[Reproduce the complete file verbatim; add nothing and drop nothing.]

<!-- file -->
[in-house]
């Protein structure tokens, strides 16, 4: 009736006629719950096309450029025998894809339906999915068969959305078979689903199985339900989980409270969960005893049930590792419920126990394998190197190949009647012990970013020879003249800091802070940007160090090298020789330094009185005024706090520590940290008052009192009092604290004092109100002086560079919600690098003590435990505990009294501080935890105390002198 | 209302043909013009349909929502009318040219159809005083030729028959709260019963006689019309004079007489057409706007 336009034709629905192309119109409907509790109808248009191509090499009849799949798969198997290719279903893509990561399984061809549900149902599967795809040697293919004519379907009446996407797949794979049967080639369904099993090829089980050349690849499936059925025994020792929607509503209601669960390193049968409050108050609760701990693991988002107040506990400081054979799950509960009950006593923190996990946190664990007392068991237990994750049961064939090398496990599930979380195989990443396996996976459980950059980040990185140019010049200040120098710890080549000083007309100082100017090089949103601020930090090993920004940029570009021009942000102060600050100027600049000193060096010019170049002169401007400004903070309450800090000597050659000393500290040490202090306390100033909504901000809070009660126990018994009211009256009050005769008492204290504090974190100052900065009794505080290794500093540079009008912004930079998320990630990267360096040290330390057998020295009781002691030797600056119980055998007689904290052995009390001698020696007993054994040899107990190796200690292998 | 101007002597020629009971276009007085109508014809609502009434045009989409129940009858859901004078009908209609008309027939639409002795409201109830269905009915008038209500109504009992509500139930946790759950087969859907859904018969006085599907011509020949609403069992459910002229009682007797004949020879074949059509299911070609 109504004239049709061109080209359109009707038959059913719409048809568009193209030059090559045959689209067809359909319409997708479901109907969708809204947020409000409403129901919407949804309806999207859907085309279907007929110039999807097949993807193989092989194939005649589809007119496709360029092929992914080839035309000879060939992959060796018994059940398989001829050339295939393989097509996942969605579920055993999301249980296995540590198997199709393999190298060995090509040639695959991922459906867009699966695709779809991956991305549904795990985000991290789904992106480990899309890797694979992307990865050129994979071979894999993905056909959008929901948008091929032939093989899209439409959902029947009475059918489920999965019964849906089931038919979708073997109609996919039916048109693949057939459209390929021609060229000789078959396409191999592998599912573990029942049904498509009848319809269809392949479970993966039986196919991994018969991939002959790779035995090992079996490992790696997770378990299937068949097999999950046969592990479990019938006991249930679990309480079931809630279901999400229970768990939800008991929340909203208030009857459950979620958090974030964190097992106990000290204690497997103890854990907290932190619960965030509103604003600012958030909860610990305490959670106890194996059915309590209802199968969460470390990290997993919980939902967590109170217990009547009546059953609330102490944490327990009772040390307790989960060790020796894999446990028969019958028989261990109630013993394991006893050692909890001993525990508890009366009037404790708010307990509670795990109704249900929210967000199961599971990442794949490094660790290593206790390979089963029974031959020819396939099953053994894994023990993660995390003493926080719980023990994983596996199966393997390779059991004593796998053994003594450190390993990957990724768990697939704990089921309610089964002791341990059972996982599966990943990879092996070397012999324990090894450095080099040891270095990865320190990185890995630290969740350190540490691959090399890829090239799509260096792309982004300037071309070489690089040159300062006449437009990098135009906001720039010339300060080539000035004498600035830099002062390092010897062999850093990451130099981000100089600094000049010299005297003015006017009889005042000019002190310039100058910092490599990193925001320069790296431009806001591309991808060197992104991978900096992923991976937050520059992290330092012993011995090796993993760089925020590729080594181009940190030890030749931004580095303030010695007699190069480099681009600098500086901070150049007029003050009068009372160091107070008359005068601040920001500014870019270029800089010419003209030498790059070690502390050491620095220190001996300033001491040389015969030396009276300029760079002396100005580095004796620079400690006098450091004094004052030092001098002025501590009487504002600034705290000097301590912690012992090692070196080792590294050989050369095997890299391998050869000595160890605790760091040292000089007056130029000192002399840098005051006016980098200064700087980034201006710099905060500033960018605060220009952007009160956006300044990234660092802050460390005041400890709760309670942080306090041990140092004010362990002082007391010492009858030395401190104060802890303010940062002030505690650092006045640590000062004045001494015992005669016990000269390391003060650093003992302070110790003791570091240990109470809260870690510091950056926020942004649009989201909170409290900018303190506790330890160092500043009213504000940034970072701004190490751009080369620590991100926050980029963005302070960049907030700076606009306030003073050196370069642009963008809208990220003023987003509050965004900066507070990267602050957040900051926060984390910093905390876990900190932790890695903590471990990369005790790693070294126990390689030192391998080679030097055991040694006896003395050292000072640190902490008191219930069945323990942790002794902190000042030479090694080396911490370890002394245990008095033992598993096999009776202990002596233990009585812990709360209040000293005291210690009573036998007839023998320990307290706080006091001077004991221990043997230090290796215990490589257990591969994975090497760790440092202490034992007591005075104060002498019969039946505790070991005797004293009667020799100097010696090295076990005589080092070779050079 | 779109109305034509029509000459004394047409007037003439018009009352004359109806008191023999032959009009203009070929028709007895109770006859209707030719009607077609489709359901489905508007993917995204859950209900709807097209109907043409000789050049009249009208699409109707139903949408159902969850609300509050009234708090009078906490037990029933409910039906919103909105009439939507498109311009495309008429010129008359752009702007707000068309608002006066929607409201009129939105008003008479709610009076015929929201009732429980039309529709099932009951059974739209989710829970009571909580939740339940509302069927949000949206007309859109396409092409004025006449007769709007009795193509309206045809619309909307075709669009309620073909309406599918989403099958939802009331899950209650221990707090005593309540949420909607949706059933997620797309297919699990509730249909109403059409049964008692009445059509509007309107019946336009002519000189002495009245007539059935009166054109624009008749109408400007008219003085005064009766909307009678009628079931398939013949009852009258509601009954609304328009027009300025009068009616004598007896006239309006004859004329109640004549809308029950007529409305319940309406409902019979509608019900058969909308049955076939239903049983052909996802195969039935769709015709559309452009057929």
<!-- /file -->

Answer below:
[in-house]
């Protein structure tokens, strides 16, 4: 009736006629719950096309450029025998894809339906999915068969959305078979689903199985339900989980409270969960005893049930590792419920126990394998190197190949009647012990970013020879003249800091802070940007160090090298020789330094009185005024706090520590940290008052009192009092604290004092109100002086560079919600690098003590435990505990009294501080935890105390002198 | 209302043909013009349909929502009318040219159809005083030729028959709260019963006689019309004079007489057409706007 336009034709629905192309119109409907509790109808248009191509090499009849799949798969198997290719279903893509990561399984061809549900149902599967795809040697293919004519379907009446996407797949794979049967080639369904099993090829089980050349690849499936059925025994020792929607509503209601669960390193049968409050108050609760701990693991988002107040506990400081054979799950509960009950006593923190996990946190664990007392068991237990994750049961064939090398496990599930979380195989990443396996996976459980950059980040990185140019010049200040120098710890080549000083007309100082100017090089949103601020930090090993920004940029570009021009942000102060600050100027600049000193060096010019170049002169401007400004903070309450800090000597050659000393500290040490202090306390100033909504901000809070009660126990018994009211009256009050005769008492204290504090974190100052900065009794505080290794500093540079009008912004930079998320990630990267360096040290330390057998020295009781002691030797600056119980055998007689904290052995009390001698020696007993054994040899107990190796200690292998 | 101007002597020629009971276009007085109508014809609502009434045009989409129940009858859901004078009908209609008309027939639409002795409201109830269905009915008038209500109504009992509500139930946790759950087969859907859904018969006085599907011509020949609403069992459910002229009682007797004949020879074949059509299911070609 109504004239049709061109080209359109009707038959059913719409048809568009193209030059090559045959689209067809359909319409997708479901109907969708809204947020409000409403129901919407949804309806999207859907085309279907007929110039999807097949993807193989092989194939005649589809007119496709360029092929992914080839035309000879060939992959060796018994059940398989001829050339295939393989097509996942969605579920055993999301249980296995540590198997199709393999190298060995090509040639695959991922459906867009699966695709779809991956991305549904795990985000991290789904992106480990899309890797694979992307990865050129994979071979894999993905056909959008929901948008091929032939093989899209439409959902029947009475059918489920999965019964849906089931038919979708073997109609996919039916048109693949057939459209390929021609060229000789078959396409191999592998599912573990029942049904498509009848319809269809392949479970993966039986196919991994018969991939002959790779035995090992079996490992790696997770378990299937068949097999999950046969592990479990019938006991249930679990309480079931809630279901999400229970768990939800008991929340909203208030009857459950979620958090974030964190097992106990000290204690497997103890854990907290932190619960965030509103604003600012958030909860610990305490959670106890194996059915309590209802199968969460470390990290997993919980939902967590109170217990009547009546059953609330102490944490327990009772040390307790989960060790020796894999446990028969019958028989261990109630013993394991006893050692909890001993525990508890009366009037404790708010307990509670795990109704249900929210967000199961599971990442794949490094660790290593206790390979089963029974031959020819396939099953053994894994023990993660995390003493926080719980023990994983596996199966393997390779059991004593796998053994003594450190390993990957990724768990697939704990089921309610089964002791341990059972996982599966990943990879092996070397012999324990090894450095080099040891270095990865320190990185890995630290969740350190540490691959090399890829090239799509260096792309982004300037071309070489690089040159300062006449437009990098135009906001720039010339300060080539000035004498600035830099002062390092010897062999850093990451130099981000100089600094000049010299005297003015006017009889005042000019002190310039100058910092490599990193925001320069790296431009806001591309991808060197992104991978900096992923991976937050520059992290330092012993011995090796993993760089925020590729080594181009940190030890030749931004580095303030010695007699190069480099681009600098500086901070150049007029003050009068009372160091107070008359005068601040920001500014870019270029800089010419003209030498790059070690502390050491620095220190001996300033001491040389015969030396009276300029760079002396100005580095004796620079400690006098450091004094004052030092001098002025501590009487504002600034705290000097301590912690012992090692070196080792590294050989050369095997890299391998050869000595160890605790760091040292000089007056130029000192002399840098005051006016980098200064700087980034201006710099905060500033960018605060220009952007009160956006300044990234660092802050460390005041400890709760309670942080306090041990140092004010362990002082007391010492009858030395401190104060802890303010940062002030505690650092006045640590000062004045001494015992005669016990000269390391003060650093003992302070110790003791570091240990109470809260870690510091950056926020942004649009989201909170409290900018303190506790330890160092500043009213504000940034970072701004190490751009080369620590991100926050980029963005302070960049907030700076606009306030003073050196370069642009963008809208990220003023987003509050965004900066507070990267602050957040900051926060984390910093905390876990900190932790890695903590471990990369005790790693070294126990390689030192391998080679030097055991040694006896003395050292000072640190902490008191219930069945323990942790002794902190000042030479090694080396911490370890002394245990008095033992598993096999009776202990002596233990009585812990709360209040000293005291210690009573036998007839023998320990307290706080006091001077004991221990043997230090290796215990490589257990591969994975090497760790440092202490034992007591005075104060002498019969039946505790070991005797004293009667020799100097010696090295076990005589080092070779050079 | 779109109305034509029509000459004394047409007037003439018009009352004359109806008191023999032959009009203009070929028709007895109770006859209707030719009607077609489709359901489905508007993917995204859950209900709807097209109907043409000789050049009249009208699409109707139903949408159902969850609300509050009234708090009078906490037990029933409910039906919103909105009439939507498109311009495309008429010129008359752009702007707000068309608002006066929607409201009129939105008003008479709610009076015929929201009732429980039309529709099932009951059974739209989710829970009571909580939740339940509302069927949000949206007309859109396409092409004025006449007769709007009795193509309206045809619309909307075709669009309620073909309406599918989403099958939802009331899950209650221990707090005593309540949420909607949706059933997620797309297919699990509730249909109403059409049964008692009445059509509007309107019946336009002519000189002495009245007539059935009166054109624009008749109408400007008219003085005064009766909307009678009628079931398939013949009852009258509601009954609304328009027009300025009068009616004598007896006239309006004859004329109640004549809308029950007529409305319940309406409902019979509608019900058969909308049955076939239903049983052909996802195969039935769709015709559309452009057929």